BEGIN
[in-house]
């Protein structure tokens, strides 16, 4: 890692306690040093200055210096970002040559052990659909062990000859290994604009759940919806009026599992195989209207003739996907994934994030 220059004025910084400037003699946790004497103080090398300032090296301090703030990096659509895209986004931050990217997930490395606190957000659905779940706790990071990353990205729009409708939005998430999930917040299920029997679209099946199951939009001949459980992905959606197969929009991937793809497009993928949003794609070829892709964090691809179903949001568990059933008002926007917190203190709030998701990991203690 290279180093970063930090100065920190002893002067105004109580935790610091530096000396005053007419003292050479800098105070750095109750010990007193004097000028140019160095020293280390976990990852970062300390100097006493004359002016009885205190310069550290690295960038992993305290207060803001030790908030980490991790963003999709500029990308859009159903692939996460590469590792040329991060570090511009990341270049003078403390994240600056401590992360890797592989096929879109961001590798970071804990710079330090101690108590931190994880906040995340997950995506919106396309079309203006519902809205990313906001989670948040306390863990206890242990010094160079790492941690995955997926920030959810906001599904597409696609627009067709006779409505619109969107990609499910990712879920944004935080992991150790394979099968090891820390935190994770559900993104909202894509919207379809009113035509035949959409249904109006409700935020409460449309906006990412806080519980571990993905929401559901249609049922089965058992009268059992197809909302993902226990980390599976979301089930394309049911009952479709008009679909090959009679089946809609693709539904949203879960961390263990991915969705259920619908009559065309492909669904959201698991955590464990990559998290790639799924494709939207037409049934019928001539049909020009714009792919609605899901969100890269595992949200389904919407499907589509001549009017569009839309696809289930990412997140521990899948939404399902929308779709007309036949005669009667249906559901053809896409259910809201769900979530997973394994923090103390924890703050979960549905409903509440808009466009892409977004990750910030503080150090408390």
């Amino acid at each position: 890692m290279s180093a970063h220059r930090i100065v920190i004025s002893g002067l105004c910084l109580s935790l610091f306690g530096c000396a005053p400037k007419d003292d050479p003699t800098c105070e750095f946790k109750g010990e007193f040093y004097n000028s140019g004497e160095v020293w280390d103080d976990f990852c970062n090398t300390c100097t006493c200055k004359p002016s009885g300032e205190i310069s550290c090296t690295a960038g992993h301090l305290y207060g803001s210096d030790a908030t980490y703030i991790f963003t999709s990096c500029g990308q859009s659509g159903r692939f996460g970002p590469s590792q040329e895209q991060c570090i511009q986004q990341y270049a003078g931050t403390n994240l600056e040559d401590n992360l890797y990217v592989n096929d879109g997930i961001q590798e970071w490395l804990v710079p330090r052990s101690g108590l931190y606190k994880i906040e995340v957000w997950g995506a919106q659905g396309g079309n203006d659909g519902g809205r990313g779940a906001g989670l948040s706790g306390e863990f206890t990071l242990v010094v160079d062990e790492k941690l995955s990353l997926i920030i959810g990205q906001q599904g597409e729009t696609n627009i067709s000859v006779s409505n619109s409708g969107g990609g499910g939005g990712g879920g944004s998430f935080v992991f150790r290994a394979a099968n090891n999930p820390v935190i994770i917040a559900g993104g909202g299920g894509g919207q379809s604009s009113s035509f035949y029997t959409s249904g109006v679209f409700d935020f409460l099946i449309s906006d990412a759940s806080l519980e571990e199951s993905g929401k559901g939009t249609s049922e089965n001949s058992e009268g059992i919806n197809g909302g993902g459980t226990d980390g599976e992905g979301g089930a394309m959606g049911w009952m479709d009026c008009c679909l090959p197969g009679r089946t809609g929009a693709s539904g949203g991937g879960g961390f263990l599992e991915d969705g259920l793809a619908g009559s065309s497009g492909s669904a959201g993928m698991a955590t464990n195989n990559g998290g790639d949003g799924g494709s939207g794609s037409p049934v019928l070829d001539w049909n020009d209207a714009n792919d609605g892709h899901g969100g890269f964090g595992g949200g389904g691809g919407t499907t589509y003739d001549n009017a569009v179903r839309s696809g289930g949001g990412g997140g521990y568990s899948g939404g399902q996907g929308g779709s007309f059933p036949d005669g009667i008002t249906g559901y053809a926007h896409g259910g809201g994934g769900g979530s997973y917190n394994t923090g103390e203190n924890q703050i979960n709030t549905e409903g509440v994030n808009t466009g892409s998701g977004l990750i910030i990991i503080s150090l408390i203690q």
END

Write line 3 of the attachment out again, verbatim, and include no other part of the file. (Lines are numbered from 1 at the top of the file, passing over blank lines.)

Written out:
């Amino acid at each position: 890692m290279s180093a970063h220059r930090i100065v920190i004025s002893g002067l105004c910084l109580s935790l610091f306690g530096c000396a005053p400037k007419d003292d050479p003699t800098c105070e750095f946790k109750g010990e007193f040093y004097n000028s140019g004497e160095v020293w280390d103080d976990f990852c970062n090398t300390c100097t006493c200055k004359p002016s009885g300032e205190i310069s550290c090296t690295a960038g992993h301090l305290y207060g803001s210096d030790a908030t980490y703030i991790f963003t999709s990096c500029g990308q859009s659509g159903r692939f996460g970002p590469s590792q040329e895209q991060c570090i511009q986004q990341y270049a003078g931050t403390n994240l600056e040559d401590n992360l890797y990217v592989n096929d879109g997930i961001q590798e970071w490395l804990v710079p330090r052990s101690g108590l931190y606190k994880i906040e995340v957000w997950g995506a919106q659905g396309g079309n203006d659909g519902g809205r990313g779940a906001g989670l948040s706790g306390e863990f206890t990071l242990v010094v160079d062990e790492k941690l995955s990353l997926i920030i959810g990205q906001q599904g597409e729009t696609n627009i067709s000859v006779s409505n619109s409708g969107g990609g499910g939005g990712g879920g944004s998430f935080v992991f150790r290994a394979a099968n090891n999930p820390v935190i994770i917040a559900g993104g909202g299920g894509g919207q379809s604009s009113s035509f035949y029997t959409s249904g109006v679209f409700d935020f409460l099946i449309s906006d990412a759940s806080l519980e571990e199951s993905g929401k559901g939009t249609s049922e089965n001949s058992e009268g059992i919806n197809g909302g993902g459980t226990d980390g599976e992905g979301g089930a394309m959606g049911w009952m479709d009026c008009c679909l090959p197969g009679r089946t809609g929009a693709s539904g949203g991937g879960g961390f263990l599992e991915d969705g259920l793809a619908g009559s065309s497009g492909s669904a959201g993928m698991a955590t464990n195989n990559g998290g790639d949003g799924g494709s939207g794609s037409p049934v019928l070829d001539w049909n020009d209207a714009n792919d609605g892709h899901g969100g890269f964090g595992g949200g389904g691809g919407t499907t589509y003739d001549n009017a569009v179903r839309s696809g289930g949001g990412g997140g521990y568990s899948g939404g399902q996907g929308g779709s007309f059933p036949d005669g009667i008002t249906g559901y053809a926007h896409g259910g809201g994934g769900g979530s997973y917190n394994t923090g103390e203190n924890q703050i979960n709030t549905e409903g509440v994030n808009t466009g892409s998701g977004l990750i910030i990991i503080s150090l408390i203690q």